For a long time, the main goal in the US Middle East strategy was to neutralize the role of Iran as the joker. One after another, US presidents have tried to convince the international community that the main problem in the Middle East was not even the Israeli-Palestinian conflict, but rather Tehran’s “regional hegemonism.”

Various ways of solving the “Iranian problem” were proposed, including the creation of the broadest possible anti-Iranian coalitions, increased economic and diplomatic pressure on Tehran, as well as tough confrontation with Shiite groups in Syria, Lebanon, Iraq, Yemen, and elsewhere in the region. The “Abraham Accords” were promoted, ideas of creating an Arab equivalent of NATO were thrown around, American military infrastructure in the Gulf zone was modernized, and assassination attempts on Iranian military leaders were made. Some politicians generally stated that the end result of all these efforts should be a political regime change in the Islamic Republic, so that the uncontrollable joker would turn into an obedient American stooge.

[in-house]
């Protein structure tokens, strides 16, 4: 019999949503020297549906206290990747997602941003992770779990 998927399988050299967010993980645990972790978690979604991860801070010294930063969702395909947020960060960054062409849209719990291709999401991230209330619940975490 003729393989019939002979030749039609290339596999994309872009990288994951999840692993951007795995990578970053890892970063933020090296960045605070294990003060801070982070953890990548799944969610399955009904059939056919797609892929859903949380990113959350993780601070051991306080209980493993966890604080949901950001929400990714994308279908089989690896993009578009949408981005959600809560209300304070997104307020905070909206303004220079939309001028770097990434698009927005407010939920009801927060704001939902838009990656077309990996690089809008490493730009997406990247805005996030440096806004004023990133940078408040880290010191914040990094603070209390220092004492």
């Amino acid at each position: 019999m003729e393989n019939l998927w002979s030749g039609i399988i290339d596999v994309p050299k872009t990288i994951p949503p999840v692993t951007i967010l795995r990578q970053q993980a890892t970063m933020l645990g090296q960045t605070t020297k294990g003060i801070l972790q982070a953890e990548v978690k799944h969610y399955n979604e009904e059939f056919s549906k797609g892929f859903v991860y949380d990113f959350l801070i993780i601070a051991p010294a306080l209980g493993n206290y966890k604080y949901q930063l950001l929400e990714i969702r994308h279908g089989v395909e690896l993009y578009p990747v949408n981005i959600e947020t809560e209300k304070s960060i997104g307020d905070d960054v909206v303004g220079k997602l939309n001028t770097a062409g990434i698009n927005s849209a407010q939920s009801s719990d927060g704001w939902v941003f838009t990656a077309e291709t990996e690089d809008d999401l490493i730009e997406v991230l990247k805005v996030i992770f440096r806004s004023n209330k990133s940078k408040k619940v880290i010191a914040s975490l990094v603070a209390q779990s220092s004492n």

The events of October 7, 2023, and all that followed since, unequivocally and dramatically demonstrated the failure of the American strategy. They brought the Israeli-Palestinian conflict back to the center of the Middle East agenda, confirming the obvious truth: without a solution to the Palestinian problem, sustainable peace in the region is unattainable.